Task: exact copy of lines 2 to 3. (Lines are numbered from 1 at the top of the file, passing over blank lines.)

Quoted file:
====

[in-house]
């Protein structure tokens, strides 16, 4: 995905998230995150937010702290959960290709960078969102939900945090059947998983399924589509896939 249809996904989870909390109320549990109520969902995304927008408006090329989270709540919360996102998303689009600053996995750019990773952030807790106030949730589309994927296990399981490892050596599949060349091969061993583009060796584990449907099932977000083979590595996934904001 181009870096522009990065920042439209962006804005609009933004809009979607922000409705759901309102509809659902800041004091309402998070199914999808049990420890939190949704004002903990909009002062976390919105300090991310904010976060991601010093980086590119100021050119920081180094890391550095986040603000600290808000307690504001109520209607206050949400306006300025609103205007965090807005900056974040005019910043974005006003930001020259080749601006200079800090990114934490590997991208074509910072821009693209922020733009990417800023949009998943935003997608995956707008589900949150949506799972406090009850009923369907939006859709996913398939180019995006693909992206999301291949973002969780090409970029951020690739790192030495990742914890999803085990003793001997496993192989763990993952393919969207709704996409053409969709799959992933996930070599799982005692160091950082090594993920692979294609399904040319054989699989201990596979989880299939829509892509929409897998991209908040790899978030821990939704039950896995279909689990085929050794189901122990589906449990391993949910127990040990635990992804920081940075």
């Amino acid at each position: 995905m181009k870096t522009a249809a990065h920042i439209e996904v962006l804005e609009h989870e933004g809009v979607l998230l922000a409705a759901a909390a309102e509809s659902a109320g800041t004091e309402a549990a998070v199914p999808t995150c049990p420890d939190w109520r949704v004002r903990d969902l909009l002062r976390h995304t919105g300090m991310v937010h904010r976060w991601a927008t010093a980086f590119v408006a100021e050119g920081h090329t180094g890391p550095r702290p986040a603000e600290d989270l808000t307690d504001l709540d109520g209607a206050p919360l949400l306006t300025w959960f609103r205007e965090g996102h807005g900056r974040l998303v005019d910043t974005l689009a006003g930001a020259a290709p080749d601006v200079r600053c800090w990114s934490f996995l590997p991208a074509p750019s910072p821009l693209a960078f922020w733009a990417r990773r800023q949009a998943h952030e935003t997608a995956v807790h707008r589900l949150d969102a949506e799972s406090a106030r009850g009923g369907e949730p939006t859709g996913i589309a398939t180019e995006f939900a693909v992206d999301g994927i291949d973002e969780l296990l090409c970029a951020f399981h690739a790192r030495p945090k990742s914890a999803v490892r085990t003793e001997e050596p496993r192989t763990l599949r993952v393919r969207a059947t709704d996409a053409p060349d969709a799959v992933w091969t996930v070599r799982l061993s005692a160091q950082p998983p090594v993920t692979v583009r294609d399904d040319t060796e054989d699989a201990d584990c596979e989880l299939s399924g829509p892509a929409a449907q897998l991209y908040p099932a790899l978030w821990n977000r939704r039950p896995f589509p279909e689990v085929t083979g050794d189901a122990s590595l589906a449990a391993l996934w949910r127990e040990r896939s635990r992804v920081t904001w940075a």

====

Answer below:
């Protein structure tokens, strides 16, 4: 995905998230995150937010702290959960290709960078969102939900945090059947998983399924589509896939 249809996904989870909390109320549990109520969902995304927008408006090329989270709540919360996102998303689009600053996995750019990773952030807790106030949730589309994927296990399981490892050596599949060349091969061993583009060796584990449907099932977000083979590595996934904001 181009870096522009990065920042439209962006804005609009933004809009979607922000409705759901309102509809659902800041004091309402998070199914999808049990420890939190949704004002903990909009002062976390919105300090991310904010976060991601010093980086590119100021050119920081180094890391550095986040603000600290808000307690504001109520209607206050949400306006300025609103205007965090807005900056974040005019910043974005006003930001020259080749601006200079800090990114934490590997991208074509910072821009693209922020733009990417800023949009998943935003997608995956707008589900949150949506799972406090009850009923369907939006859709996913398939180019995006693909992206999301291949973002969780090409970029951020690739790192030495990742914890999803085990003793001997496993192989763990993952393919969207709704996409053409969709799959992933996930070599799982005692160091950082090594993920692979294609399904040319054989699989201990596979989880299939829509892509929409897998991209908040790899978030821990939704039950896995279909689990085929050794189901122990589906449990391993949910127990040990635990992804920081940075």
């Amino acid at each position: 995905m181009k870096t522009a249809a990065h920042i439209e996904v962006l804005e609009h989870e933004g809009v979607l998230l922000a409705a759901a909390a309102e509809s659902a109320g800041t004091e309402a549990a998070v199914p999808t995150c049990p420890d939190w109520r949704v004002r903990d969902l909009l002062r976390h995304t919105g300090m991310v937010h904010r976060w991601a927008t010093a980086f590119v408006a100021e050119g920081h090329t180094g890391p550095r702290p986040a603000e600290d989270l808000t307690d504001l709540d109520g209607a206050p919360l949400l306006t300025w959960f609103r205007e965090g996102h807005g900056r974040l998303v005019d910043t974005l689009a006003g930001a020259a290709p080749d601006v200079r600053c800090w990114s934490f996995l590997p991208a074509p750019s910072p821009l693209a960078f922020w733009a990417r990773r800023q949009a998943h952030e935003t997608a995956v807790h707008r589900l949150d969102a949506e799972s406090a106030r009850g009923g369907e949730p939006t859709g996913i589309a398939t180019e995006f939900a693909v992206d999301g994927i291949d973002e969780l296990l090409c970029a951020f399981h690739a790192r030495p945090k990742s914890a999803v490892r085990t003793e001997e050596p496993r192989t763990l599949r993952v393919r969207a059947t709704d996409a053409p060349d969709a799959v992933w091969t996930v070599r799982l061993s005692a160091q950082p998983p090594v993920t692979v583009r294609d399904d040319t060796e054989d699989a201990d584990c596979e989880l299939s399924g829509p892509a929409a449907q897998l991209y908040p099932a790899l978030w821990n977000r939704r039950p896995f589509p279909e689990v085929t083979g050794d189901a122990s590595l589906a449990a391993l996934w949910r127990e040990r896939s635990r992804v920081t904001w940075a």